"I wanted to take surf music to a new level make it more contemporary. Often, surf music is not seen as contemporary, but only associated with a particular era -- like the '60s. Labeling music is ridiculous. You either enjoy music or you don't. Tunes are tunes." This is the age-old problem with radio formats and what often plagues the independent artist community, especially those who aren't trying to follow a formula and cater to the industry. One advantage of having huge archives of music on the Internet -- with all sorts of styles and genres represented -- is that listeners can choose whatever they want, without worrying about the format it fits into.

Malibu Christmas TV Show . . .

The Malibooz has finished taping their television show, Malibu Christmas, which will be shown this December. They have secured deals with Discovery and BBC overseas. The show will be a 1-hour variety special hosted by Carmen Elektra, and John is the executive producer. Four songs are performed by The Malibooz; they include "It's Just Not Christmas" from A Malibu Kind of Christmas and "Gloria" from Living Water. Other bands on the program include the Sandals (performing the theme from Endless Summer), the Chanteys (performing "Pipeline"), and the Aquavelvets. There will be a total of 13 Malibooz tunes on the show.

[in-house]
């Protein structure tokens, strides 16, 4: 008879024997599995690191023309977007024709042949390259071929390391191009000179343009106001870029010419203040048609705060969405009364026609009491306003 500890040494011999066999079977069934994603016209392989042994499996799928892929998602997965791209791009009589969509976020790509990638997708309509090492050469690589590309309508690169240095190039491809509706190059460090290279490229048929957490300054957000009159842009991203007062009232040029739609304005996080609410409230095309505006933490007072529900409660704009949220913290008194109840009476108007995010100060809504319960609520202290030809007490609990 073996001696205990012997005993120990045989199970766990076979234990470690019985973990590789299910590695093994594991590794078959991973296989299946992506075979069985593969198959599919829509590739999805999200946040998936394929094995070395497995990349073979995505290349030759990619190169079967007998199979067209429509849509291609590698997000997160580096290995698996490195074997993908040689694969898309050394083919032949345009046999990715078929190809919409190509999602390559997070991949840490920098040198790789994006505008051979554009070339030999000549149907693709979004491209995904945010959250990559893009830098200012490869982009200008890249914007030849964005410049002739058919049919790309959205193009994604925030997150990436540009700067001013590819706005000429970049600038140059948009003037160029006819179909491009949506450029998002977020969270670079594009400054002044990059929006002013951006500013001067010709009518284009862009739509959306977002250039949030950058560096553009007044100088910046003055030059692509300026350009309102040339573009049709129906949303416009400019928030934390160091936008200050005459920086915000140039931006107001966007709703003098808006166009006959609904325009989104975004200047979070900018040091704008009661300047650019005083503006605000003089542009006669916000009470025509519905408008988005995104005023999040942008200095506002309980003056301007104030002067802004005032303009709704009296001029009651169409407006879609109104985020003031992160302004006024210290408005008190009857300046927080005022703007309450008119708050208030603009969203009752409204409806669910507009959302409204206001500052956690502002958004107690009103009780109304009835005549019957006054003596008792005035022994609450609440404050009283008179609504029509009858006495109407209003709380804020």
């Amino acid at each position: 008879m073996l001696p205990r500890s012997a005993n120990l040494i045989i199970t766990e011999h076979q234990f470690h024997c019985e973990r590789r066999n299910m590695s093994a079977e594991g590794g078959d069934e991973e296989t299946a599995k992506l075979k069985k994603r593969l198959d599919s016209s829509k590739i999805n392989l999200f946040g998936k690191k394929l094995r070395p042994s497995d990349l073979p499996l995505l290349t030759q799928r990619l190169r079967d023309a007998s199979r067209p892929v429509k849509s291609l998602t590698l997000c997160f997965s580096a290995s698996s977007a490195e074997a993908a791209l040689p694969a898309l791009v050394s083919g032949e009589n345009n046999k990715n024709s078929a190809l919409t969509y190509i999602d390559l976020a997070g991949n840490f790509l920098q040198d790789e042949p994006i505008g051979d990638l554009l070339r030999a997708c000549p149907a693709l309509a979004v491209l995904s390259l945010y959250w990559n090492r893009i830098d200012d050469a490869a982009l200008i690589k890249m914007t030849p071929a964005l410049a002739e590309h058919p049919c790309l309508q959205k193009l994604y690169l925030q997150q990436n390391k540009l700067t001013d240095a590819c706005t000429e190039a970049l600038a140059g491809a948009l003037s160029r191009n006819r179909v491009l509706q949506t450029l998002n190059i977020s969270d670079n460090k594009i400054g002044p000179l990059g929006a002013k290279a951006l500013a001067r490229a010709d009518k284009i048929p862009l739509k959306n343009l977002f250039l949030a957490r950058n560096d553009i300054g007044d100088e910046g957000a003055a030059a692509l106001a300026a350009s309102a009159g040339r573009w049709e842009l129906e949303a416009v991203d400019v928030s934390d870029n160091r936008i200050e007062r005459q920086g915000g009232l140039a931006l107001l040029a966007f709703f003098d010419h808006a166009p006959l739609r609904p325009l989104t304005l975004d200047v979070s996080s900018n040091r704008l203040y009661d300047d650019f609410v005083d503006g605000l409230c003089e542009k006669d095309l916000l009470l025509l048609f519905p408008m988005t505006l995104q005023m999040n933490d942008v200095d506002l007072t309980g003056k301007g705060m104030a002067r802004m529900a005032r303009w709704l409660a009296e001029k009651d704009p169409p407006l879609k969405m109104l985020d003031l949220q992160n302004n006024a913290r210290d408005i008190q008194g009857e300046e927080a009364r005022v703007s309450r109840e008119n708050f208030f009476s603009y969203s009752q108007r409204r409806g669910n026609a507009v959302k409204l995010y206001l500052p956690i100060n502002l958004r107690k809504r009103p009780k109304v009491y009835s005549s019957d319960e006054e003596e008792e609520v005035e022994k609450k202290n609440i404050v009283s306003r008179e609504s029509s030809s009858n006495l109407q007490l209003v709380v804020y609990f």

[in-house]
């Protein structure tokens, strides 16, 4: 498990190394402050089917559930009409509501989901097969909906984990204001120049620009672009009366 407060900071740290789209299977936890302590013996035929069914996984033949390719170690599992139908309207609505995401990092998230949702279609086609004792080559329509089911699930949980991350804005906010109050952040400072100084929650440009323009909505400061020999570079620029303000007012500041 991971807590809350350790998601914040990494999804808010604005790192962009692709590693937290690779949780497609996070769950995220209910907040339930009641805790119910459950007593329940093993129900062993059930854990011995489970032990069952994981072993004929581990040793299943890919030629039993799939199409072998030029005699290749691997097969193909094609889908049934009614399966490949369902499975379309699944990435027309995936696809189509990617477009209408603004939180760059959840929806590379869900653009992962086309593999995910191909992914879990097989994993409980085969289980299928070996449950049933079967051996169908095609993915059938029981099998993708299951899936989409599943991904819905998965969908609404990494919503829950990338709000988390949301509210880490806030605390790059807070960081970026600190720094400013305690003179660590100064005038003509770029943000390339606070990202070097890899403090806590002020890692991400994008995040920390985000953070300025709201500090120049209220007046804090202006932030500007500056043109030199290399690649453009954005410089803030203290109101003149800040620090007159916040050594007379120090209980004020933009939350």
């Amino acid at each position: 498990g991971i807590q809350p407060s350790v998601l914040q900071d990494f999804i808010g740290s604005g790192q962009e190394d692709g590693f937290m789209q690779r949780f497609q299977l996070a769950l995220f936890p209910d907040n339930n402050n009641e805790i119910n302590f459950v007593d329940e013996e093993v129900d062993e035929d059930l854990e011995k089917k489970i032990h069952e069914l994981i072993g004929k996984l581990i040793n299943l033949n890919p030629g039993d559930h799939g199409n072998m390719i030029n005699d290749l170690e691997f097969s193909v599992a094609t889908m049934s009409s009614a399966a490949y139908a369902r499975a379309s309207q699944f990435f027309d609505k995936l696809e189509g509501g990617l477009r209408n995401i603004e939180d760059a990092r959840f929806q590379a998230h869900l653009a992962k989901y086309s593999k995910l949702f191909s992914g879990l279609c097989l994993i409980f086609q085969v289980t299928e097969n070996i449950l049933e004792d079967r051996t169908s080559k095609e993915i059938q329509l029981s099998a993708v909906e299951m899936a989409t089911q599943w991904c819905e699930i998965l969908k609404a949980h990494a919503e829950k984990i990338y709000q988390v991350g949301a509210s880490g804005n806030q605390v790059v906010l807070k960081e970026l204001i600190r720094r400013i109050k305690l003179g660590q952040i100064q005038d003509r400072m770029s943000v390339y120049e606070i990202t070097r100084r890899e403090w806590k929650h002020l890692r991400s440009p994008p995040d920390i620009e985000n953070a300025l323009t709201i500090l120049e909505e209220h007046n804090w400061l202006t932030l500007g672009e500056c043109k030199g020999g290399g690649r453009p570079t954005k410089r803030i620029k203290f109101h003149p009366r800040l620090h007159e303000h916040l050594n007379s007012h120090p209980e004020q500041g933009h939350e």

Besides the musical performances, Malibu Christmas will also include: a surfing santa, parade of woodies [traditional surfers' cars], scenes from the boat parade at the Marina del Rey, and a blessing of surfboards. "Christmas specials normally use the same old 'schtick' -- snow, pine trees, traditional songs like 'Jingle Bells' and 'White Christmas.' We're doing something totally different with songs that no one's heard before. The scene is in sunny California. Why not? The first Christmas was in the desert -- not snow. Hey, if Baywatch can be the #1 TV show in the world, Malibu Christmas should be a success!"

Also in December, watch for 32 Malibooz tracks showcased on The Surf Channel, which is broadcast via satellite to 93 countries.

Advice for Indie Artists . . .

"If you're always trying to do what's in vogue, by the time you sound like [the next big thing, they're] a has-been. Be true to yourself, play the music you want to play, and be out there. You've got to really enjoy what you're doing . . . the music."